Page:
It’s been a fascinating experience to see how the world has responded to the lockdown; a unique and unprecedented experience hopefully never to be faced again. We all keep saying this pandemic has brought the world to a united front and we are all experiencing a shared space of uncertainty and trauma. But is this really true?

Globally, each country is taking similar steps in terms of locking down the country, maintaining social distancing and focusing more on the digital space, amongst other things. But more than ever before, one understands the ranking of countries by their economic strength. Where China can build massive state-of-the-art hospitals overnight, poor countries like Pakistan are struggling to get enough testing kits to find out the real numbers of patients affected with the virus. Having said that, one has also seen how even a superpower like the US has been brought to its knees as its healthcare system seems to be collapsing under the weight of COVID-19. Which makes me wonder if those who live in glass houses should not throw stones?

What has truly been disturbing for me is how the class difference in Pakistan has been exposed. The rich and privileged class was always in lockdown wasn’t it? Socially distant from the poor working class, it’s only the distance they have to maintain from the same class now that is giving them anxiety attacks and making them feel disempowered.

When was the last time anyone hugged his or her cleaning lady or driver? Some don’t like even sharing utensils. Most of us have always treated them like the untouchables but now our segregation is a requirement so we do it without guilt.

Another eye opener is the problems that the rich man has compared to the poor. With so many people out of jobs and worried about their next meal, social media is filled with photos of fancy food being cooked by people as they try to entertain themselves in quarantine. Boredom is the biggest problem for many.

I don’t want to discount the charity Pakistanis give in difficult times but it’s the attitude that bothers me where a limit is defined when it comes to giving to others but none whatsoever when it comes to taking.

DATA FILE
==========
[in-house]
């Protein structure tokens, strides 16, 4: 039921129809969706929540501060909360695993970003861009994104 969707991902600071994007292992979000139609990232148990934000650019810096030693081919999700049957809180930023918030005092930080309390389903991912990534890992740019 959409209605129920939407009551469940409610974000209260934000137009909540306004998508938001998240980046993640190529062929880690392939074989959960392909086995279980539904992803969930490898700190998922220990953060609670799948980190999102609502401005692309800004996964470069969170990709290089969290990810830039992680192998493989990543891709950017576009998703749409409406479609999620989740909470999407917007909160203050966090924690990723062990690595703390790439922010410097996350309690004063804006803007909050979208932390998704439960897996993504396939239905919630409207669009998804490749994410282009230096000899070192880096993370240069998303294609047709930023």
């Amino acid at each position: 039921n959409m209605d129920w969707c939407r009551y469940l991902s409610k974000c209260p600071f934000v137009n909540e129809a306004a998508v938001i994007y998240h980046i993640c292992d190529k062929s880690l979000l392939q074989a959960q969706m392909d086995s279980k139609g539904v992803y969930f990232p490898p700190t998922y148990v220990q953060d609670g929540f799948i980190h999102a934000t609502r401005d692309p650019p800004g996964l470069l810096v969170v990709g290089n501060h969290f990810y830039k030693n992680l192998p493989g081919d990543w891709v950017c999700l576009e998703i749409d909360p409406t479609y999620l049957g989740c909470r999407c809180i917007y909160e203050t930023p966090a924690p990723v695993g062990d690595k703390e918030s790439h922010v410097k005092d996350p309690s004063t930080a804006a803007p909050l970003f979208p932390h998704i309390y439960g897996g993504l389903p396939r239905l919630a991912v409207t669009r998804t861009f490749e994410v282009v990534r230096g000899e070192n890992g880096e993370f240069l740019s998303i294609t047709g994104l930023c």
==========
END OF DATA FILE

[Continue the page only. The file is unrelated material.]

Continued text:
The other day, my friend was very upset, expressing how there is so much she can save now but she has no place to spend that money. Many responses came to my mind but I politely wished her well for this dilemma she is going through. Its mind boggling that sharing that extra saving with the needy is an idea that is not even crossing the mind.

Another enlightening fact that came to my awareness was how people were hoarding goods from grocery stores, fearing food to run out and it made me think of how many of us always said, “ghareeb logon ki bhook khatam nahin hoti” (the appetites of the poor are never fully satiated). And then I want to ask myself if this hunger that we judge them on was because our stomachs are always full?

Human nature I believe, is similar in its core. This illusion that we all had of being superior, more civilised, and cultured has fallen like a house of cards. Corona has made all of us regress to our reptilian brain shared by mammals with the need for survival being paramount. From here the behaviour patterns that emerge include defence of self, family, personal property etc. And like animals we are guarding ourselves against all harm, oblivious to what’s happening around us.

Where is the empathy where I can sacrifice cooking prawns for lunch and share the same amount with the unemployed man on the street? Will we have the courage to share the hundreds of masks and sanitisers we have stored with those who don’t have the money or access to get them?

What we don’t realise is that the nature of this disease is such that selective protection is not going to save us. I can wear all the masks I want but if my cook is not protected, I am at risk too. Everyone is trying to decipher the message this pandemic is sending and yes, mother earth is healing, yes, we have been forced to pause and rest but more than any other time this is the time for inner reflection. It is the time to ask ourselves how we want to connect with everyone else. Are we going to be picky about it and continue to discriminate people over financial status or are we really going to connect as one human to another? It’s time we started.

This is the time to practice gratitude and empathy and once the lockdown is lifted; to socially connect without judgment and unite across the board as if there is anything this pandemic has taught us , it’s that we all need each other.